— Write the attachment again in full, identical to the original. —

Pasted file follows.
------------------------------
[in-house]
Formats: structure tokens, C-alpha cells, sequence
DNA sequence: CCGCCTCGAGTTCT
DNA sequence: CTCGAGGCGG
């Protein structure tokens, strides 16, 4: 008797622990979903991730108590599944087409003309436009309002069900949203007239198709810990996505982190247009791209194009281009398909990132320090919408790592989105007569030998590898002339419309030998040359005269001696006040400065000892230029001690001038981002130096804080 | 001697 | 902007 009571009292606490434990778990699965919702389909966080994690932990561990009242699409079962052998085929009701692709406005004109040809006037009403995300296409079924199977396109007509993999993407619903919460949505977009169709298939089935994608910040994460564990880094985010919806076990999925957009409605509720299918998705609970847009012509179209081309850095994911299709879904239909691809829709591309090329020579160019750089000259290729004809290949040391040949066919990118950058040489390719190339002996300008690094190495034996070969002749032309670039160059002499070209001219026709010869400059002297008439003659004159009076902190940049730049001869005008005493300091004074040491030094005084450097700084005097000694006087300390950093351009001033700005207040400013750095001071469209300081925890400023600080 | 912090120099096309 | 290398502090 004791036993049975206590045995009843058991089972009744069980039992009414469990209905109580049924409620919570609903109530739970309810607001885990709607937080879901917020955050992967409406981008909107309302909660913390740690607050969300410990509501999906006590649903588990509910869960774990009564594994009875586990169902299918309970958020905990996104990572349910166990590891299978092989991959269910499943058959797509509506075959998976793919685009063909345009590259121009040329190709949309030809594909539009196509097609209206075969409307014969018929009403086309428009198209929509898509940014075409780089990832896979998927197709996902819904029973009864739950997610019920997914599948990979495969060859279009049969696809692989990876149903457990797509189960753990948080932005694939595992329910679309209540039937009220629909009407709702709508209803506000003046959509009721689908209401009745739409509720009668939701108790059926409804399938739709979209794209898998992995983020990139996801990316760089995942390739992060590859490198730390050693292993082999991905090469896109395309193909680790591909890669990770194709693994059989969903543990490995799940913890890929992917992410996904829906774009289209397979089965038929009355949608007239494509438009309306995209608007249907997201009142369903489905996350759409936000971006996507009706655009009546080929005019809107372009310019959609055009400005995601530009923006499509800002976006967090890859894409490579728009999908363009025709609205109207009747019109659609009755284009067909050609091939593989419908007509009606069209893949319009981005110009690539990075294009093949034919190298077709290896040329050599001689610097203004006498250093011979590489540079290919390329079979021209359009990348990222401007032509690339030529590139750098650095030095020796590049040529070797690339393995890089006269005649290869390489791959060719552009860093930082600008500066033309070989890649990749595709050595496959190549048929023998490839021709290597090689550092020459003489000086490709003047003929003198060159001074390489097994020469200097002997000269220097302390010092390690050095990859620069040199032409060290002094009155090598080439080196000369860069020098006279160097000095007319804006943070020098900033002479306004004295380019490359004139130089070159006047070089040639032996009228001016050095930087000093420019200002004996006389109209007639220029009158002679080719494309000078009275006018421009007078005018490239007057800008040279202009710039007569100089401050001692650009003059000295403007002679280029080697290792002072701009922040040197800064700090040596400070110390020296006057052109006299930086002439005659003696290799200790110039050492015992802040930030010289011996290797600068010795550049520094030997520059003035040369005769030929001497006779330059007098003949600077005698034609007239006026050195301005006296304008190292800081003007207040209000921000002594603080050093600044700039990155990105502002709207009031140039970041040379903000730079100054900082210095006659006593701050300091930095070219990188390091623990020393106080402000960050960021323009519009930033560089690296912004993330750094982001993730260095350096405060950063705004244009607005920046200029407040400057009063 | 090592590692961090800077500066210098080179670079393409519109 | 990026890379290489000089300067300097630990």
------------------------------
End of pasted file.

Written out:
[in-house]
Formats: structure tokens, C-alpha cells, sequence
DNA sequence: CCGCCTCGAGTTCT
DNA sequence: CTCGAGGCGG
């Protein structure tokens, strides 16, 4: 008797622990979903991730108590599944087409003309436009309002069900949203007239198709810990996505982190247009791209194009281009398909990132320090919408790592989105007569030998590898002339419309030998040359005269001696006040400065000892230029001690001038981002130096804080 | 001697 | 902007 009571009292606490434990778990699965919702389909966080994690932990561990009242699409079962052998085929009701692709406005004109040809006037009403995300296409079924199977396109007509993999993407619903919460949505977009169709298939089935994608910040994460564990880094985010919806076990999925957009409605509720299918998705609970847009012509179209081309850095994911299709879904239909691809829709591309090329020579160019750089000259290729004809290949040391040949066919990118950058040489390719190339002996300008690094190495034996070969002749032309670039160059002499070209001219026709010869400059002297008439003659004159009076902190940049730049001869005008005493300091004074040491030094005084450097700084005097000694006087300390950093351009001033700005207040400013750095001071469209300081925890400023600080 | 912090120099096309 | 290398502090 004791036993049975206590045995009843058991089972009744069980039992009414469990209905109580049924409620919570609903109530739970309810607001885990709607937080879901917020955050992967409406981008909107309302909660913390740690607050969300410990509501999906006590649903588990509910869960774990009564594994009875586990169902299918309970958020905990996104990572349910166990590891299978092989991959269910499943058959797509509506075959998976793919685009063909345009590259121009040329190709949309030809594909539009196509097609209206075969409307014969018929009403086309428009198209929509898509940014075409780089990832896979998927197709996902819904029973009864739950997610019920997914599948990979495969060859279009049969696809692989990876149903457990797509189960753990948080932005694939595992329910679309209540039937009220629909009407709702709508209803506000003046959509009721689908209401009745739409509720009668939701108790059926409804399938739709979209794209898998992995983020990139996801990316760089995942390739992060590859490198730390050693292993082999991905090469896109395309193909680790591909890669990770194709693994059989969903543990490995799940913890890929992917992410996904829906774009289209397979089965038929009355949608007239494509438009309306995209608007249907997201009142369903489905996350759409936000971006996507009706655009009546080929005019809107372009310019959609055009400005995601530009923006499509800002976006967090890859894409490579728009999908363009025709609205109207009747019109659609009755284009067909050609091939593989419908007509009606069209893949319009981005110009690539990075294009093949034919190298077709290896040329050599001689610097203004006498250093011979590489540079290919390329079979021209359009990348990222401007032509690339030529590139750098650095030095020796590049040529070797690339393995890089006269005649290869390489791959060719552009860093930082600008500066033309070989890649990749595709050595496959190549048929023998490839021709290597090689550092020459003489000086490709003047003929003198060159001074390489097994020469200097002997000269220097302390010092390690050095990859620069040199032409060290002094009155090598080439080196000369860069020098006279160097000095007319804006943070020098900033002479306004004295380019490359004139130089070159006047070089040639032996009228001016050095930087000093420019200002004996006389109209007639220029009158002679080719494309000078009275006018421009007078005018490239007057800008040279202009710039007569100089401050001692650009003059000295403007002679280029080697290792002072701009922040040197800064700090040596400070110390020296006057052109006299930086002439005659003696290799200790110039050492015992802040930030010289011996290797600068010795550049520094030997520059003035040369005769030929001497006779330059007098003949600077005698034609007239006026050195301005006296304008190292800081003007207040209000921000002594603080050093600044700039990155990105502002709207009031140039970041040379903000730079100054900082210095006659006593701050300091930095070219990188390091623990020393106080402000960050960021323009519009930033560089690296912004993330750094982001993730260095350096405060950063705004244009607005920046200029407040400057009063 | 090592590692961090800077500066210098080179670079393409519109 | 990026890379290489000089300067300097630990």